The United States does not seek a regime change in North Korea, Secretary of State Rex Tillerson said Tuesday, as tensions renewed over the country's nuclear and missile programs.
North Korea conducted its second test of an intercontinental ballistic missile last week, fueling concerns that the communist nation may be close to delivering a nuclear weapon to the U.S. mainland.
Pyongyang said the test was aimed at giving a "stern" warning to the U.S., which is bent on employing sanctions and pressure on North Korea and justifies the regime's will to develop nuclear weapons with threats of war.
|U.S. Secretary of State Rex Tillerson.|
"We do not seek a regime change. We do not seek the collapse of the regime," Tillerson said in a surprise appearance at a State Department press briefing. "We do not seek an accelerated reunification of the peninsula. We do not seek an excuse to send our military north of the 38th parallel."
North Korea claims the regular military drills by South Korean and U.S. troops are a precursor to an invasion of the North. To deter U.S. aggression, it insists on developing its nuclear and missile programs. The 38th parallel refers to the inter-Korean border.
Tillerson said one of the first threats the Donald Trump administration faced was that posed by North Korea.
"That threat has materialized in the ways that we expected it would," he said. "That's why, early on, we identified it as a very urgent matter and the North Koreans have certainly proven the urgency of that to us."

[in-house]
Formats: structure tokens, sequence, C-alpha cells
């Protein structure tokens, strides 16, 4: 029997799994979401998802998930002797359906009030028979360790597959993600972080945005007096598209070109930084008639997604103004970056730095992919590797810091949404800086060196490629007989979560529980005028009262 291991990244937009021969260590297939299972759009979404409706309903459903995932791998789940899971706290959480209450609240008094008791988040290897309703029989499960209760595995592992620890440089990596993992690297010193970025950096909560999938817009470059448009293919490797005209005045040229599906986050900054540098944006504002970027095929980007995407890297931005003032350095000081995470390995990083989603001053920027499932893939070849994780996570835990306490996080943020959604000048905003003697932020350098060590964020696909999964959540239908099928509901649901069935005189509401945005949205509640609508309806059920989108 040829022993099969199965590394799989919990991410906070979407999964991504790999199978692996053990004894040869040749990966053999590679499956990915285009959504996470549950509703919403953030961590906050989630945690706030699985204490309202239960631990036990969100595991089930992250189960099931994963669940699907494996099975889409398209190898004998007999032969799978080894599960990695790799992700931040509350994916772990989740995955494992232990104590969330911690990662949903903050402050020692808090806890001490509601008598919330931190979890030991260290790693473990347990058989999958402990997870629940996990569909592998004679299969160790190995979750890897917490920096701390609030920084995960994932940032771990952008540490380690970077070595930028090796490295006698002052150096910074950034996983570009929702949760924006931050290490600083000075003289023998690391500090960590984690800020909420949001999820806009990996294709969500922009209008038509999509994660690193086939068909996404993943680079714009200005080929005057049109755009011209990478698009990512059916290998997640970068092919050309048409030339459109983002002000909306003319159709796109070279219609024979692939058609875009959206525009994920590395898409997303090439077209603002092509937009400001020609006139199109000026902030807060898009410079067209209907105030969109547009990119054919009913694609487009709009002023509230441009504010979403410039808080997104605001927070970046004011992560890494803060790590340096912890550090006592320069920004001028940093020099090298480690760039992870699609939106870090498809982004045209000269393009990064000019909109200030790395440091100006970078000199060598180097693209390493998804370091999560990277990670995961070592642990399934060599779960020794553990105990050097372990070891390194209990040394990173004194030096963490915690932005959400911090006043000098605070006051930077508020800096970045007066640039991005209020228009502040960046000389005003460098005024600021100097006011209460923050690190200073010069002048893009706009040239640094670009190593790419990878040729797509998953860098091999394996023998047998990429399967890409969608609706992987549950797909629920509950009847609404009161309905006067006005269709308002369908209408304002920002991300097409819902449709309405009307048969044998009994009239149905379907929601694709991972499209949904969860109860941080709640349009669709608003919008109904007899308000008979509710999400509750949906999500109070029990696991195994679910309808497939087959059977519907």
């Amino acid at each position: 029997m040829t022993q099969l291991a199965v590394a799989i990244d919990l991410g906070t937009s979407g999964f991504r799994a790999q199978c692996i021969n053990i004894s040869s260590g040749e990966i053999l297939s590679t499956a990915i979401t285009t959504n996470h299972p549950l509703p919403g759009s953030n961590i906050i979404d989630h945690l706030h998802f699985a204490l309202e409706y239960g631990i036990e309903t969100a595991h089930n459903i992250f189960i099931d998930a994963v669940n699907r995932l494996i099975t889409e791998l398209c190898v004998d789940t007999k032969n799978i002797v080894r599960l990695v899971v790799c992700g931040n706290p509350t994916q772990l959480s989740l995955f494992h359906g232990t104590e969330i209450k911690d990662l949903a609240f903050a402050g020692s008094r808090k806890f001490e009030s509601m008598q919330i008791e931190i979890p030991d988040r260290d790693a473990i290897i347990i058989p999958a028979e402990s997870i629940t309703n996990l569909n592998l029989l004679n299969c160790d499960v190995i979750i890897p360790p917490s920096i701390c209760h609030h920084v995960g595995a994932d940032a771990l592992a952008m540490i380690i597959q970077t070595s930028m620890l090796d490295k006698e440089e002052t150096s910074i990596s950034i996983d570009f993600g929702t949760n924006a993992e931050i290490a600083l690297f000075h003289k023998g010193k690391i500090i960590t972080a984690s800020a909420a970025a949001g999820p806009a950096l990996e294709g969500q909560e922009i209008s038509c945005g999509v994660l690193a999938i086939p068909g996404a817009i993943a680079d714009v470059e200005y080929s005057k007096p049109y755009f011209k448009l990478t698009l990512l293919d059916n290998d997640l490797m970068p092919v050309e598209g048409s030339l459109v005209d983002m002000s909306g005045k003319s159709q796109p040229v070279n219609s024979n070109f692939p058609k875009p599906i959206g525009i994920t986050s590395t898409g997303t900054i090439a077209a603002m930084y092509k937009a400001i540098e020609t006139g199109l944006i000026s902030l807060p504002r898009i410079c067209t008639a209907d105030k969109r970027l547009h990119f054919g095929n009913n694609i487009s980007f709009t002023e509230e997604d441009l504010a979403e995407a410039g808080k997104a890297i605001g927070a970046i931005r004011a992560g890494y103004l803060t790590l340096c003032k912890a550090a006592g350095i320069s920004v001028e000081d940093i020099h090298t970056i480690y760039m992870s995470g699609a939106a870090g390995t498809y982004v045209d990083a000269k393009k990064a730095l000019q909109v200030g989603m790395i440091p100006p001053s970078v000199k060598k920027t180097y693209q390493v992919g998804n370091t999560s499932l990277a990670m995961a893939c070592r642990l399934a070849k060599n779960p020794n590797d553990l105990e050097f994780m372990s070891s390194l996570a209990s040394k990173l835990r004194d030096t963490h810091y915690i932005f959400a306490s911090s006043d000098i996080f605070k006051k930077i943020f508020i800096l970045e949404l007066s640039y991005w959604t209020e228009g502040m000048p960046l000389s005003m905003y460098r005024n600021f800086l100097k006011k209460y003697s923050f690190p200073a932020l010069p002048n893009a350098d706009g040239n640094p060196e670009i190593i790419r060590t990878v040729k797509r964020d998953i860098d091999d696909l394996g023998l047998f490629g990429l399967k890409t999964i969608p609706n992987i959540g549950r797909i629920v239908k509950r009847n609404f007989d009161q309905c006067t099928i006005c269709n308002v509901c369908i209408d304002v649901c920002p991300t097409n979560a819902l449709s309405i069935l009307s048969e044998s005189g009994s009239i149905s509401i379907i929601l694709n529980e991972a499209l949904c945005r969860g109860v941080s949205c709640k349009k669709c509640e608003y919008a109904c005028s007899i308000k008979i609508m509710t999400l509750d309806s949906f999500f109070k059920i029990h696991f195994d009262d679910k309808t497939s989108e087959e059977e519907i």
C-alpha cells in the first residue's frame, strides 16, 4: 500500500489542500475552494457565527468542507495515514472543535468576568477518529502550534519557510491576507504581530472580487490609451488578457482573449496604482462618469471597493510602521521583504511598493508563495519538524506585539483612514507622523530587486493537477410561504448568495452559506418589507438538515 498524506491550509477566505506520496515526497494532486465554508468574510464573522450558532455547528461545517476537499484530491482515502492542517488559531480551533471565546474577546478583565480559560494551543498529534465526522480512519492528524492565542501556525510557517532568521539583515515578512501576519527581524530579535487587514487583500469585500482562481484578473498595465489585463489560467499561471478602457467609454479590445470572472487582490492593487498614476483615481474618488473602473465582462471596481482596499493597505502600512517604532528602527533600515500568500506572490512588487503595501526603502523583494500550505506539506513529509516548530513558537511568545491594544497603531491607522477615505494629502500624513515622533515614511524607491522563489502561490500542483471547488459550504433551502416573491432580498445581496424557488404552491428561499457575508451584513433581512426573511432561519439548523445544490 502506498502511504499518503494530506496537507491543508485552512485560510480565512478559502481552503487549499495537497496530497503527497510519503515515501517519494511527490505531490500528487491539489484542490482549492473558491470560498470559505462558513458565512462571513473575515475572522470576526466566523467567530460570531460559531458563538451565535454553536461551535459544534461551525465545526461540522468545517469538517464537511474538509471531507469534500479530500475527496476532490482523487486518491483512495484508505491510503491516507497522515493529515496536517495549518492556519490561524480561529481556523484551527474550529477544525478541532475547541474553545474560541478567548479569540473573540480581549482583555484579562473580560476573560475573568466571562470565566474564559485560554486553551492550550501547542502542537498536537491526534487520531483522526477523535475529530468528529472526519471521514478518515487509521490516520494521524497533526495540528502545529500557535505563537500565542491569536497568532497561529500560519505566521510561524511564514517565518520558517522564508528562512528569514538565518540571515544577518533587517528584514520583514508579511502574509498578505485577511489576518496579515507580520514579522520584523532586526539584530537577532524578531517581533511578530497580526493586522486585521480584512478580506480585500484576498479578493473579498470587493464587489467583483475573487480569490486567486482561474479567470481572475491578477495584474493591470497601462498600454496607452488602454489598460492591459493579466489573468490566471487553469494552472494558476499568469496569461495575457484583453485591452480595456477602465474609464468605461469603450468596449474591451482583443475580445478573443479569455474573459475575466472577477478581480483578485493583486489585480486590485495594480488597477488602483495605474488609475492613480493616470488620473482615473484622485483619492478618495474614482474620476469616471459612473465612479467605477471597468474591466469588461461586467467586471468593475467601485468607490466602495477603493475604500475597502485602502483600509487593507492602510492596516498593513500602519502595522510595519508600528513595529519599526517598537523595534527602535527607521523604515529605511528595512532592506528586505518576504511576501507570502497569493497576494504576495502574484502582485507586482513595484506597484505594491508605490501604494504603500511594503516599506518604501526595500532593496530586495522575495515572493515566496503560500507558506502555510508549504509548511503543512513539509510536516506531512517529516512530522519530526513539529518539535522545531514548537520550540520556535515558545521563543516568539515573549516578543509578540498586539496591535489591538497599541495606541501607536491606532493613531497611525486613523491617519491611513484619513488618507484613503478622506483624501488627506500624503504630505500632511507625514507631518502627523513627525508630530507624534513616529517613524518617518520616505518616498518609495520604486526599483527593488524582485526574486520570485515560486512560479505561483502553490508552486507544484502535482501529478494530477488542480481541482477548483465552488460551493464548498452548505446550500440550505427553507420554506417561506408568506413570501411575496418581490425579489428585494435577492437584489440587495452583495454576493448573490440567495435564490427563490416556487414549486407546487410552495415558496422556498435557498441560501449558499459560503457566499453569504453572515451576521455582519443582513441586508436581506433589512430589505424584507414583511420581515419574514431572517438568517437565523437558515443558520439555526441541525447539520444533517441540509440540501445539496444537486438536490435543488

After last week's launch, which followed an earlier test on July 4, Pyongyang claimed its missiles can range the entire U.S. mainland. By some estimates in the U.S., North Korea could master the technology to field a nuclear-tipped ballistic missile as early as next year.
The secretary said the administration pursued a campaign of "peaceful pressure" on Pyongyang in the hopes that the regime would want to sit and talk about its nuclear program.
"But with an understanding that a condition of those talks is there is no future where North Korea holds nuclear weapons or the ability to deliver those nuclear weapons to anyone in the region, much less, to the homeland," he said.
The top diplomat acknowledged that the options for dealing with the recalcitrant regime are "limited," especially under a short period of time.
"We're trying to convey to the North Koreans, 'We are not your enemy. We're not your threat, but you are presenting an unacceptable threat to us, and we have to respond,'" he said. "And we hope that, at some point, they will begin to understand that and that we would like to sit and have a dialogue with them about the future that will give them the security they seek and the future economic prosperity for North Korea, but that will then promote economic prosperity throughout Northeast Asia."
The secretary also urged China to do more to rein in Pyongyang.
He noted, however, that the U.S. does not blame China for the North Korean nuclear conundrum and Pyongyang "does not define" Washington's relationship with Beijing.
Alan Romberg, distinguished fellow and director of the East Asia Program at the Stimson Center, said he views the secretary's remarks as an "excellent" statement of where U.S. policy is and ought to be.
"North Korea would do well to test this statement through engaging in serious dialogue that holds denuclearization out as its ultimate goal, meanwhile suspending tests and other activities that lead the United States and others to adopt defensive postures that Pyongyang sees as threatening," he said in an email to Yonhap.
"Given the history of enmity and mistrust, this is no doubt a hard message for the North to accept at face value. But I believe it is sincere and worth the North exploring." (Yonhap)
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